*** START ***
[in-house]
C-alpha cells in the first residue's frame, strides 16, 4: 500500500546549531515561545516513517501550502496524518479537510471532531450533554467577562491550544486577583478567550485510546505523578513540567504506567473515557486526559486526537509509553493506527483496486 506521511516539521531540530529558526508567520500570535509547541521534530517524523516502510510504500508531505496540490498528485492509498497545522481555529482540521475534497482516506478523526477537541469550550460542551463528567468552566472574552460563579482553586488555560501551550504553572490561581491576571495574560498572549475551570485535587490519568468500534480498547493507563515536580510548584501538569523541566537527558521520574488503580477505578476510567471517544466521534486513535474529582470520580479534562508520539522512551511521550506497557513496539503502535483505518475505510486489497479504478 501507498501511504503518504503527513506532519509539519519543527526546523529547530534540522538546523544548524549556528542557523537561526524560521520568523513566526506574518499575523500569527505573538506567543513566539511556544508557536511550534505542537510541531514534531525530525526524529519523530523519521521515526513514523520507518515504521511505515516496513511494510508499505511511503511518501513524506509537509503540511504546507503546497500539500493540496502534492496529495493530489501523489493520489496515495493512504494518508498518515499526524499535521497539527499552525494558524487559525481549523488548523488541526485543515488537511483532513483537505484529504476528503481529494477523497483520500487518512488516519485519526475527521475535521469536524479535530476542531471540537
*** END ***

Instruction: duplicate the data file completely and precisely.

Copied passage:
[in-house]
C-alpha cells in the first residue's frame, strides 16, 4: 500500500546549531515561545516513517501550502496524518479537510471532531450533554467577562491550544486577583478567550485510546505523578513540567504506567473515557486526559486526537509509553493506527483496486 506521511516539521531540530529558526508567520500570535509547541521534530517524523516502510510504500508531505496540490498528485492509498497545522481555529482540521475534497482516506478523526477537541469550550460542551463528567468552566472574552460563579482553586488555560501551550504553572490561581491576571495574560498572549475551570485535587490519568468500534480498547493507563515536580510548584501538569523541566537527558521520574488503580477505578476510567471517544466521534486513535474529582470520580479534562508520539522512551511521550506497557513496539503502535483505518475505510486489497479504478 501507498501511504503518504503527513506532519509539519519543527526546523529547530534540522538546523544548524549556528542557523537561526524560521520568523513566526506574518499575523500569527505573538506567543513566539511556544508557536511550534505542537510541531514534531525530525526524529519523530523519521521515526513514523520507518515504521511505515516496513511494510508499505511511503511518501513524506509537509503540511504546507503546497500539500493540496502534492496529495493530489501523489493520489496515495493512504494518508498518515499526524499535521497539527499552525494558524487559525481549523488548523488541526485543515488537511483532513483537505484529504476528503481529494477523497483520500487518512488516519485519526475527521475535521469536524479535530476542531471540537